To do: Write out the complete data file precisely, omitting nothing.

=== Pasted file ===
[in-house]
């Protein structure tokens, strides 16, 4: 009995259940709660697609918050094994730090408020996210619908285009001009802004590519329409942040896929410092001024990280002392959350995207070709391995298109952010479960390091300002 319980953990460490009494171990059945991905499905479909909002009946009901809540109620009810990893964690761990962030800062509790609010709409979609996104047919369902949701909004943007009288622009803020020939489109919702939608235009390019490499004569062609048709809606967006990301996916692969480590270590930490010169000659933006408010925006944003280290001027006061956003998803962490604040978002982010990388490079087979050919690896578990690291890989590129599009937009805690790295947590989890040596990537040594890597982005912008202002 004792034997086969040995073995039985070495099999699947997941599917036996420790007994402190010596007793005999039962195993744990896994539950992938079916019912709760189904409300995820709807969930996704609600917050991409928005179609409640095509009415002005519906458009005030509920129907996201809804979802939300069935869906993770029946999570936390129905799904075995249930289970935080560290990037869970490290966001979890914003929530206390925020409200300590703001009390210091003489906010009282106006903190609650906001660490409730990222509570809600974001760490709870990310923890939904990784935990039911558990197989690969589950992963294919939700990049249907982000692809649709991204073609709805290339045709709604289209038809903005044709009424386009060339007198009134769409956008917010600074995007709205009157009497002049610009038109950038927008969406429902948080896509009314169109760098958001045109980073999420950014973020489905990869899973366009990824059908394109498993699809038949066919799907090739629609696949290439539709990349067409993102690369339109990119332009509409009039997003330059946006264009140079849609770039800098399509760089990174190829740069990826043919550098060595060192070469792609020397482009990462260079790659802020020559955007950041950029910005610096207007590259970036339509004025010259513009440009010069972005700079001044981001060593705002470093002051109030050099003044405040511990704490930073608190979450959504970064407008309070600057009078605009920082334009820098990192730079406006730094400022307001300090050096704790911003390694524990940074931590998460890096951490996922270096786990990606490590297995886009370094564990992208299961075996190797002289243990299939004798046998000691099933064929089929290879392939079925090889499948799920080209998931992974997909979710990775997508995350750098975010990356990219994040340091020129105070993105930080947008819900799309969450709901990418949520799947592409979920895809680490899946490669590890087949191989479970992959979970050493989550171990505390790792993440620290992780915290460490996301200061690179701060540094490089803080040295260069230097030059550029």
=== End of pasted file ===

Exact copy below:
[in-house]
């Protein structure tokens, strides 16, 4: 009995259940709660697609918050094994730090408020996210619908285009001009802004590519329409942040896929410092001024990280002392959350995207070709391995298109952010479960390091300002 319980953990460490009494171990059945991905499905479909909002009946009901809540109620009810990893964690761990962030800062509790609010709409979609996104047919369902949701909004943007009288622009803020020939489109919702939608235009390019490499004569062609048709809606967006990301996916692969480590270590930490010169000659933006408010925006944003280290001027006061956003998803962490604040978002982010990388490079087979050919690896578990690291890989590129599009937009805690790295947590989890040596990537040594890597982005912008202002 004792034997086969040995073995039985070495099999699947997941599917036996420790007994402190010596007793005999039962195993744990896994539950992938079916019912709760189904409300995820709807969930996704609600917050991409928005179609409640095509009415002005519906458009005030509920129907996201809804979802939300069935869906993770029946999570936390129905799904075995249930289970935080560290990037869970490290966001979890914003929530206390925020409200300590703001009390210091003489906010009282106006903190609650906001660490409730990222509570809600974001760490709870990310923890939904990784935990039911558990197989690969589950992963294919939700990049249907982000692809649709991204073609709805290339045709709604289209038809903005044709009424386009060339007198009134769409956008917010600074995007709205009157009497002049610009038109950038927008969406429902948080896509009314169109760098958001045109980073999420950014973020489905990869899973366009990824059908394109498993699809038949066919799907090739629609696949290439539709990349067409993102690369339109990119332009509409009039997003330059946006264009140079849609770039800098399509760089990174190829740069990826043919550098060595060192070469792609020397482009990462260079790659802020020559955007950041950029910005610096207007590259970036339509004025010259513009440009010069972005700079001044981001060593705002470093002051109030050099003044405040511990704490930073608190979450959504970064407008309070600057009078605009920082334009820098990192730079406006730094400022307001300090050096704790911003390694524990940074931590998460890096951490996922270096786990990606490590297995886009370094564990992208299961075996190797002289243990299939004798046998000691099933064929089929290879392939079925090889499948799920080209998931992974997909979710990775997508995350750098975010990356990219994040340091020129105070993105930080947008819900799309969450709901990418949520799947592409979920895809680490899946490669590890087949191989479970992959979970050493989550171990505390790792993440620290992780915290460490996301200061690179701060540094490089803080040295260069230097030059550029």